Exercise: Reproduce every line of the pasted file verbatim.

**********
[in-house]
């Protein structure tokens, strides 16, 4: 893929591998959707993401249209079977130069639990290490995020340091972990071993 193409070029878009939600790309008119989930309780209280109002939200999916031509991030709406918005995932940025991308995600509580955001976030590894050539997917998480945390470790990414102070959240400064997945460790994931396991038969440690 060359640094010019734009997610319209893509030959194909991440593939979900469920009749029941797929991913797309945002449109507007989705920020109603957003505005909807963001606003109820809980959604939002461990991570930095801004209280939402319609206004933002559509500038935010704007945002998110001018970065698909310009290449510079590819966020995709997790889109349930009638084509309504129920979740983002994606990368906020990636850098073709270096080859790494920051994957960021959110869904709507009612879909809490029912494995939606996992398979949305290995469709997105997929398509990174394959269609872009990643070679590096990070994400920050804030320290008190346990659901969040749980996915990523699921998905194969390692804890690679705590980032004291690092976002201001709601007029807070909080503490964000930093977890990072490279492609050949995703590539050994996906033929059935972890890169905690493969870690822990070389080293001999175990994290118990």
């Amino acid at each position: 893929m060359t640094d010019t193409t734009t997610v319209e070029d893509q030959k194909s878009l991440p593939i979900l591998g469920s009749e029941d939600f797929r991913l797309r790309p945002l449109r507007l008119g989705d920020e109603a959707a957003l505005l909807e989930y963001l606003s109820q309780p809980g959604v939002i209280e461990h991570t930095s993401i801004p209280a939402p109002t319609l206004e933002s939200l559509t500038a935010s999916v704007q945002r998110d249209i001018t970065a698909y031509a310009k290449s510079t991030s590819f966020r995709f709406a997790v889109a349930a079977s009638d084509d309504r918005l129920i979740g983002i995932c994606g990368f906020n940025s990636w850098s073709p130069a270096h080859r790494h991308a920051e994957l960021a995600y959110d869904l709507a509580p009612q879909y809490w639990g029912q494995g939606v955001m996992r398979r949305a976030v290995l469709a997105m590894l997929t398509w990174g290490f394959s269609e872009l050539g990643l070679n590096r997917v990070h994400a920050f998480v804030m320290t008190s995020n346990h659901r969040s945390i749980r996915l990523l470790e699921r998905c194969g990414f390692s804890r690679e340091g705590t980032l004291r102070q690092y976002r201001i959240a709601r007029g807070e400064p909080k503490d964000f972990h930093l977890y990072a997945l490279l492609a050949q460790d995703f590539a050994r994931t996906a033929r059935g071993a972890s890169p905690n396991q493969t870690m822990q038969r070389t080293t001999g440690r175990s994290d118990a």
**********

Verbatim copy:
[in-house]
């Protein structure tokens, strides 16, 4: 893929591998959707993401249209079977130069639990290490995020340091972990071993 193409070029878009939600790309008119989930309780209280109002939200999916031509991030709406918005995932940025991308995600509580955001976030590894050539997917998480945390470790990414102070959240400064997945460790994931396991038969440690 060359640094010019734009997610319209893509030959194909991440593939979900469920009749029941797929991913797309945002449109507007989705920020109603957003505005909807963001606003109820809980959604939002461990991570930095801004209280939402319609206004933002559509500038935010704007945002998110001018970065698909310009290449510079590819966020995709997790889109349930009638084509309504129920979740983002994606990368906020990636850098073709270096080859790494920051994957960021959110869904709507009612879909809490029912494995939606996992398979949305290995469709997105997929398509990174394959269609872009990643070679590096990070994400920050804030320290008190346990659901969040749980996915990523699921998905194969390692804890690679705590980032004291690092976002201001709601007029807070909080503490964000930093977890990072490279492609050949995703590539050994996906033929059935972890890169905690493969870690822990070389080293001999175990994290118990």
């Amino acid at each position: 893929m060359t640094d010019t193409t734009t997610v319209e070029d893509q030959k194909s878009l991440p593939i979900l591998g469920s009749e029941d939600f797929r991913l797309r790309p945002l449109r507007l008119g989705d920020e109603a959707a957003l505005l909807e989930y963001l606003s109820q309780p809980g959604v939002i209280e461990h991570t930095s993401i801004p209280a939402p109002t319609l206004e933002s939200l559509t500038a935010s999916v704007q945002r998110d249209i001018t970065a698909y031509a310009k290449s510079t991030s590819f966020r995709f709406a997790v889109a349930a079977s009638d084509d309504r918005l129920i979740g983002i995932c994606g990368f906020n940025s990636w850098s073709p130069a270096h080859r790494h991308a920051e994957l960021a995600y959110d869904l709507a509580p009612q879909y809490w639990g029912q494995g939606v955001m996992r398979r949305a976030v290995l469709a997105m590894l997929t398509w990174g290490f394959s269609e872009l050539g990643l070679n590096r997917v990070h994400a920050f998480v804030m320290t008190s995020n346990h659901r969040s945390i749980r996915l990523l470790e699921r998905c194969g990414f390692s804890r690679e340091g705590t980032l004291r102070q690092y976002r201001i959240a709601r007029g807070e400064p909080k503490d964000f972990h930093l977890y990072a997945l490279l492609a050949q460790d995703f590539a050994r994931t996906a033929r059935g071993a972890s890169p905690n396991q493969t870690m822990q038969r070389t080293t001999g440690r175990s994290d118990a």